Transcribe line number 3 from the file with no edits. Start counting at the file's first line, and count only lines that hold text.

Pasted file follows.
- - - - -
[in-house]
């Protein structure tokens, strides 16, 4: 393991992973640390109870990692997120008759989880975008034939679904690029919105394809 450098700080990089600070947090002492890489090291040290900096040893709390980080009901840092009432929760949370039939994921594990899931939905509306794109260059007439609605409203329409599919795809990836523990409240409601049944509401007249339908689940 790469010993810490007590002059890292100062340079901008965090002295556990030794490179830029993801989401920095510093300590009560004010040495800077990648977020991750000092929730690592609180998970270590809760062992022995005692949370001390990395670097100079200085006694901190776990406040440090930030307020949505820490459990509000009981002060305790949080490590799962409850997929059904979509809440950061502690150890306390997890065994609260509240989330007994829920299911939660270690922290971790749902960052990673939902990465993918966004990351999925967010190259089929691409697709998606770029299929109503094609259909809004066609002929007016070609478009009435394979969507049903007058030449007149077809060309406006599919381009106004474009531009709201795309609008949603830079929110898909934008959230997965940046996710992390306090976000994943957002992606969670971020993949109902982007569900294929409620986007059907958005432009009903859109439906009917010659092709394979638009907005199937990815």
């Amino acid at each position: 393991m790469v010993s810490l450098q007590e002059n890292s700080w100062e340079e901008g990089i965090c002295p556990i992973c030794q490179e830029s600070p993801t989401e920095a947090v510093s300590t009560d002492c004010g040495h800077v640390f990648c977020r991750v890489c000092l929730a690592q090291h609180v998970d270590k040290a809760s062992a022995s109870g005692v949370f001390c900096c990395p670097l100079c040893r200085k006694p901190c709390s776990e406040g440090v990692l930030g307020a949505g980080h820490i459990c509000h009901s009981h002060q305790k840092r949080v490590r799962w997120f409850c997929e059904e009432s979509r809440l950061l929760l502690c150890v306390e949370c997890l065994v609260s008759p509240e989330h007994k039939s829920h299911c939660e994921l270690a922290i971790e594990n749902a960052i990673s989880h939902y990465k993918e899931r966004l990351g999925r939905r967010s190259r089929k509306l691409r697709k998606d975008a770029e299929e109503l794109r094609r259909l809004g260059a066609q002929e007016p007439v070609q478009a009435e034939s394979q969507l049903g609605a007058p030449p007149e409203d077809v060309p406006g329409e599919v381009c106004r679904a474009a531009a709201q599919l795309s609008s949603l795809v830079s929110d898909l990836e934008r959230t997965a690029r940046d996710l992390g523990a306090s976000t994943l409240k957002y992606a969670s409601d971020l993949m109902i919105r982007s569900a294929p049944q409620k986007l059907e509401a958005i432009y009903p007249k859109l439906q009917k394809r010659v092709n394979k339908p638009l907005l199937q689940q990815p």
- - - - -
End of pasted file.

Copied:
């Amino acid at each position: 393991m790469v010993s810490l450098q007590e002059n890292s700080w100062e340079e901008g990089i965090c002295p556990i992973c030794q490179e830029s600070p993801t989401e920095a947090v510093s300590t009560d002492c004010g040495h800077v640390f990648c977020r991750v890489c000092l929730a690592q090291h609180v998970d270590k040290a809760s062992a022995s109870g005692v949370f001390c900096c990395p670097l100079c040893r200085k006694p901190c709390s776990e406040g440090v990692l930030g307020a949505g980080h820490i459990c509000h009901s009981h002060q305790k840092r949080v490590r799962w997120f409850c997929e059904e009432s979509r809440l950061l929760l502690c150890v306390e949370c997890l065994v609260s008759p509240e989330h007994k039939s829920h299911c939660e994921l270690a922290i971790e594990n749902a960052i990673s989880h939902y990465k993918e899931r966004l990351g999925r939905r967010s190259r089929k509306l691409r697709k998606d975008a770029e299929e109503l794109r094609r259909l809004g260059a066609q002929e007016p007439v070609q478009a009435e034939s394979q969507l049903g609605a007058p030449p007149e409203d077809v060309p406006g329409e599919v381009c106004r679904a474009a531009a709201q599919l795309s609008s949603l795809v830079s929110d898909l990836e934008r959230t997965a690029r940046d996710l992390g523990a306090s976000t994943l409240k957002y992606a969670s409601d971020l993949m109902i919105r982007s569900a294929p049944q409620k986007l059907e509401a958005i432009y009903p007249k859109l439906q009917k394809r010659v092709n394979k339908p638009l907005l199937q689940q990815p």